As promised for those interested here is a copy of the Microsoft Excel spreadsheet I made for Mac to use at school.
Message me in the comments if you would like to receive copy of the MS Excel template (include your email address) or send me an email at sandgburns [at] bigpond [dot] com with morseSPELL in the subject line.
If you are planning on actually using it for learning then a couple of external options will make this much more user friendly for you.
1. Download the full set of .wav files for each letter and number of morse code from: Morse Code Letter & Numbers http://www.freesound.org/packsViewSingle.php?id=852
2. Trial or purchase the software: Sounding Keyboard and Mouse from http://www.softboy.net/keysound (This allows you to assign any sound to any keyboard or mouse function – see the instructions tab within the file for more details).
So far so good with this program – I was thrilled when I found the Sounding Keyboard software – that made life much easier (and probably saved me from learning a whole lot of computer coding that would only make my head hurt).
I can/will assign a third switch to the TAB so that either Mac or the assistant can use a switch rather than pressing the TAB key. This is just a matter of plugging another switch into the CRICK USB interface.
Mac’s cousins played with the morseSPELL for over an hour tonight – so it can’t be too boring.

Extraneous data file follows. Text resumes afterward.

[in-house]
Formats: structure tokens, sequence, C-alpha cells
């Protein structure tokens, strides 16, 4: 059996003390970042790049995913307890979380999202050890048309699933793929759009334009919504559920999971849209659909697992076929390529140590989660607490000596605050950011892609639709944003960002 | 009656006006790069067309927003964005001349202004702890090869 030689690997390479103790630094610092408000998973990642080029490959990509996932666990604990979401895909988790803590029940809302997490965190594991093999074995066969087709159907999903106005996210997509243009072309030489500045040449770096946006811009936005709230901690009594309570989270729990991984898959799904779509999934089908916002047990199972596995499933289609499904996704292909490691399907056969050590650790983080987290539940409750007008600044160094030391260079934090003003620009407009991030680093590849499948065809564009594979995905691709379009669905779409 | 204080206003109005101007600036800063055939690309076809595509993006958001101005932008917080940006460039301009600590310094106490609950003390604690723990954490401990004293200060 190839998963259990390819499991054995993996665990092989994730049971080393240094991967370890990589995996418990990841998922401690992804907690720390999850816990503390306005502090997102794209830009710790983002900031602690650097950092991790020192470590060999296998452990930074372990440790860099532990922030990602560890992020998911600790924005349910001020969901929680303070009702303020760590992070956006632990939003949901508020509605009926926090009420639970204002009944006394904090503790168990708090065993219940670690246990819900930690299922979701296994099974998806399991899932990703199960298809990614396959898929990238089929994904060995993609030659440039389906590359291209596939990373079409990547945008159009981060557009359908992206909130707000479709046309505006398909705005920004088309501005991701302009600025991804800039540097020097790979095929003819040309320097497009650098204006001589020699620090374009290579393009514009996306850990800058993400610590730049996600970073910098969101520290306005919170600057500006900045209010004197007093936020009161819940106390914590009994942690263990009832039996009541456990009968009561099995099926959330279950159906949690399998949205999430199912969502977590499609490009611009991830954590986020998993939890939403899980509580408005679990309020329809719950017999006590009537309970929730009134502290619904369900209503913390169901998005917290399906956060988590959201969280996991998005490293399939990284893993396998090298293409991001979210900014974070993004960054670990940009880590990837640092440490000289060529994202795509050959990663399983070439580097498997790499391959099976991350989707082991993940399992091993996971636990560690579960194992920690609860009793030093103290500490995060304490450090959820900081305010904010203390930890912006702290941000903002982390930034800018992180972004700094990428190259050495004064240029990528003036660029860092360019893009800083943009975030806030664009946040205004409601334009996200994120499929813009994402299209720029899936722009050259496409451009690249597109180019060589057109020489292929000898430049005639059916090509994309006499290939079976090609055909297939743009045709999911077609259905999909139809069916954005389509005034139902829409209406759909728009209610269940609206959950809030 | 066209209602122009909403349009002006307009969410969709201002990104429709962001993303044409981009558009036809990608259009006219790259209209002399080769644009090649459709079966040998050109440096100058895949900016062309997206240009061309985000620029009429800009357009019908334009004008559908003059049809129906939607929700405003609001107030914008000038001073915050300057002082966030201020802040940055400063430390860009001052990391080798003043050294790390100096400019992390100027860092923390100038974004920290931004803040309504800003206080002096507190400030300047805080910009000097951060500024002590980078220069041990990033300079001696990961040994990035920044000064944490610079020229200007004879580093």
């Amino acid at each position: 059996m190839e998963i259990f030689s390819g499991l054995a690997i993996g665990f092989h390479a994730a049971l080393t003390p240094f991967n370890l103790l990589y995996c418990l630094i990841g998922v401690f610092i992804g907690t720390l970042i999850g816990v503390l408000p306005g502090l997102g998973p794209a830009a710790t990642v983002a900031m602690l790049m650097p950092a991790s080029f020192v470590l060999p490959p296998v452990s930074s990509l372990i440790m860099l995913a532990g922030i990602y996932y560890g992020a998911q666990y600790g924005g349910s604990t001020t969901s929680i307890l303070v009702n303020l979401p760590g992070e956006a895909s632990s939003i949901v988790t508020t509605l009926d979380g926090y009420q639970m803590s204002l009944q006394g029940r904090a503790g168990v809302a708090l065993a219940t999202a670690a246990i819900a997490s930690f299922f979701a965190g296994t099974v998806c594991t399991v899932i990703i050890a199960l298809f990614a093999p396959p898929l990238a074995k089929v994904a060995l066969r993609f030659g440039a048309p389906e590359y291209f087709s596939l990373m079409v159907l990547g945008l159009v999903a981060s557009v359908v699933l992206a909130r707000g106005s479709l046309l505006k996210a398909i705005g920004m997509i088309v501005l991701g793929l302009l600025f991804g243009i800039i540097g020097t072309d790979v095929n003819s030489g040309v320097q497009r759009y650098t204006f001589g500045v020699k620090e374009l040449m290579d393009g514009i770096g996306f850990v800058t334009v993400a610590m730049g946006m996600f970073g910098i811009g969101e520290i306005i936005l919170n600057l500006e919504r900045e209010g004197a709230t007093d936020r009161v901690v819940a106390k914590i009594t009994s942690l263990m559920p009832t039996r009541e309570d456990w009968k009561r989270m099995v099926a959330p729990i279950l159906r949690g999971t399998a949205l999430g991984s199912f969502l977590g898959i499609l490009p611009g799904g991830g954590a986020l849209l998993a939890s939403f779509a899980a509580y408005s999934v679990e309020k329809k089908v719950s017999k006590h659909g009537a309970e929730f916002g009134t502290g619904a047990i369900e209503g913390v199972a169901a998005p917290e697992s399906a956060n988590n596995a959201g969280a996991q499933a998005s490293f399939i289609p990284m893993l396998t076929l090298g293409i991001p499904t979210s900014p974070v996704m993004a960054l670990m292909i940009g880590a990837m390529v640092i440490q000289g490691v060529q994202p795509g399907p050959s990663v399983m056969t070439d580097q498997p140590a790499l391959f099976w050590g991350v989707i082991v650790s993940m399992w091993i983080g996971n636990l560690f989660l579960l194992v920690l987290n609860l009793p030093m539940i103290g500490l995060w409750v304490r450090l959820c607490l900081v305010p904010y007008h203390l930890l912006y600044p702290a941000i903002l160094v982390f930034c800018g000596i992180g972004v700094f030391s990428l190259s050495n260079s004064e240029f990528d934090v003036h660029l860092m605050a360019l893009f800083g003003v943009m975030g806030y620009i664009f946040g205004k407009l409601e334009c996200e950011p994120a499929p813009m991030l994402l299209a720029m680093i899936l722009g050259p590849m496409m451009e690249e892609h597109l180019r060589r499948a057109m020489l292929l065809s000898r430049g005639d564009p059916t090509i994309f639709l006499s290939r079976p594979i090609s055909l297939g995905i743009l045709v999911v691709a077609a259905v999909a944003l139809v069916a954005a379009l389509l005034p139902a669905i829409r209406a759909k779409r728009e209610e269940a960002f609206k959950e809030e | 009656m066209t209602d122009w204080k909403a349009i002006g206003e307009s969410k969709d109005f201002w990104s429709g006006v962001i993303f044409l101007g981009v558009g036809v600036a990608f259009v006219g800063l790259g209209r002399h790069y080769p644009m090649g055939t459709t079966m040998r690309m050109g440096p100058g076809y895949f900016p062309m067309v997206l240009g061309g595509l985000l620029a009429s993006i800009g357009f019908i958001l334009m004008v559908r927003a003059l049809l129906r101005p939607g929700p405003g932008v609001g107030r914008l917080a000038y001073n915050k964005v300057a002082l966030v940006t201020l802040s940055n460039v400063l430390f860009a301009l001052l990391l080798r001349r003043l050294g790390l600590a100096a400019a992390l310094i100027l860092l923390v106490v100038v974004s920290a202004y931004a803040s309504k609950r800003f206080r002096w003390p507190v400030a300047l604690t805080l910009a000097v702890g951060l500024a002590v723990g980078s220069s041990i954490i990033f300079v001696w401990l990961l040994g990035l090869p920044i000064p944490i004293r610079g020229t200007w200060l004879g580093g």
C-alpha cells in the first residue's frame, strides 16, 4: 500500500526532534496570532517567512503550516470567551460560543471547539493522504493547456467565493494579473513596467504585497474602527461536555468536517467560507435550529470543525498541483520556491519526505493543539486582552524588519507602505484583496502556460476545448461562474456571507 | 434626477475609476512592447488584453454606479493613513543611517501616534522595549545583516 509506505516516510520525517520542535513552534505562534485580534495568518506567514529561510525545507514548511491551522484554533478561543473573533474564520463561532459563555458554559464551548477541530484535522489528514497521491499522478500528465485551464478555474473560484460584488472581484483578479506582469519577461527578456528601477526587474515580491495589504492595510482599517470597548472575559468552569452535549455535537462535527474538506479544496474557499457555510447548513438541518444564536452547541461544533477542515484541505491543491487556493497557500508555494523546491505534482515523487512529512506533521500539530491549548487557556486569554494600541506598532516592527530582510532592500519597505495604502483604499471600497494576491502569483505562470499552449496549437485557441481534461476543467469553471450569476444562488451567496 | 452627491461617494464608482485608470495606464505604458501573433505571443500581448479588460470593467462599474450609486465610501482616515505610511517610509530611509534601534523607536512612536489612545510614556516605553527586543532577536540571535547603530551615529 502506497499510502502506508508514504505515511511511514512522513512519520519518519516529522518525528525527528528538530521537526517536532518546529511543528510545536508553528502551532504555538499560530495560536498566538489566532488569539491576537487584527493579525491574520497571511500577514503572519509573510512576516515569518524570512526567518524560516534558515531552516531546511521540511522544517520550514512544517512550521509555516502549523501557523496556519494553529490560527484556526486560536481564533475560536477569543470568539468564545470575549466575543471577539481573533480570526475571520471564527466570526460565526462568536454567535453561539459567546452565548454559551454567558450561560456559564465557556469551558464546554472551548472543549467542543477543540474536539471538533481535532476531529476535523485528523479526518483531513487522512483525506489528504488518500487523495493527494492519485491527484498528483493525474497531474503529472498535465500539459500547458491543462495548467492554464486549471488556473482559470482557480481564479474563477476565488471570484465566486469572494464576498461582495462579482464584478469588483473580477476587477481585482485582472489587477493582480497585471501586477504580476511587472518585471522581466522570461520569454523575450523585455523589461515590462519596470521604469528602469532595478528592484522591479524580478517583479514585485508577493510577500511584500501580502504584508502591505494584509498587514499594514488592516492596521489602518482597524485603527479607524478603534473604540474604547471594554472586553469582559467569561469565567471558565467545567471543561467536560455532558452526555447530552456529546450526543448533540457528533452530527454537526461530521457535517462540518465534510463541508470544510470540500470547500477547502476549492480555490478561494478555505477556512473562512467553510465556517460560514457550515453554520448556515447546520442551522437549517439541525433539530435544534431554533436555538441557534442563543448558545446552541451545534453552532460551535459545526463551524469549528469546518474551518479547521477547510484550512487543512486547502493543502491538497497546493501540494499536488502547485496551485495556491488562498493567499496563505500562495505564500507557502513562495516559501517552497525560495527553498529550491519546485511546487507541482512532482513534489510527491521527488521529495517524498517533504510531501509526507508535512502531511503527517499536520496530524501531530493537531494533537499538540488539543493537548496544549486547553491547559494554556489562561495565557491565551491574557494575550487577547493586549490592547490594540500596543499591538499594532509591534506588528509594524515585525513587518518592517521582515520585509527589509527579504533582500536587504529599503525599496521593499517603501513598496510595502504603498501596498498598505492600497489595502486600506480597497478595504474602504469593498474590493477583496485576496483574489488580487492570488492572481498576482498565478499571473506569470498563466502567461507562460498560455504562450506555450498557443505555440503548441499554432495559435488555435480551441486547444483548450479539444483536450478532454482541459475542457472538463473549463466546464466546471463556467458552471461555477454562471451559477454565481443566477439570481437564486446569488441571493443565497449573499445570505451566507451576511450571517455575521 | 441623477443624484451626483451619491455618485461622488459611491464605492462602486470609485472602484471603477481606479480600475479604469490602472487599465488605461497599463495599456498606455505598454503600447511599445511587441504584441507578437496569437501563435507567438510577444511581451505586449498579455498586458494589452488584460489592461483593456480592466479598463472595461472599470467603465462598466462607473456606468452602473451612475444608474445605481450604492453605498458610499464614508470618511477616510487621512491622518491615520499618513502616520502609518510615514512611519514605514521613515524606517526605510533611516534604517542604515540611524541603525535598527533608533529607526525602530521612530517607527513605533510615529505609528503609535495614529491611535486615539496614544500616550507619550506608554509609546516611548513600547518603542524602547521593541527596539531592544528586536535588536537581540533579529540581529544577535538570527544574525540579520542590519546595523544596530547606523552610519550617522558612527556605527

It was a funny situation to observe in the lounge room tonight where the kids went from playing the Wii to sitting down and “playing” Morse Code. Interestingly Mac’s Pa had a “real” Morse Code machine in the shed – it’s one he is fixing for someone – so that was out too. Talk about ‘centuries colliding’.
I will add a morseNUMBERS in eventually as well as a morseCONTROL for learning computer controls – but for now, I am happy with morseSPELL which means when the children do LIPI in class (Literacy Skills Program) Mac will have congruency while he too perfects his letters etc.
And just to make me feel like I am on the right track here’s an excerpt from Gaylon Ponder and Ricardo Ortega (AAC Consultants from Words +, Inc) who presented at the CSUN Technology and Persons with Disabilities Conference 2004.
Two-Switch Morse Code
In order to make a letter in Morse Code the client must learn the code. It is unbelievably easy. For instance, an “e” is one switch hit, so is a “t”. Morse Code is nothing more than a different way of writing a letter. In Two-Switch Morse Code one switch sends dots, and the other sends dashes. In order to make an “e” you have to hit the dot switch one time – pretty easy compared to what we had to do to learn to print an “e” with a pencil. A “t” is the dash switch one time. Two dot switch hits is an “i” every time. Three dot switches yields an “s” every time. We learned 26 complicated ways of making letters on paper when we were little kids. In Morse Code we ask the client to learn 26 simple ways of making letters, and provide an easy way for them to do it. The access is direct select without the fine motor and visual load. The client does not need to watch the scanner, or the keyboard. They have to hit switches in the correct sequence within a certain time frame, but not at a specific time.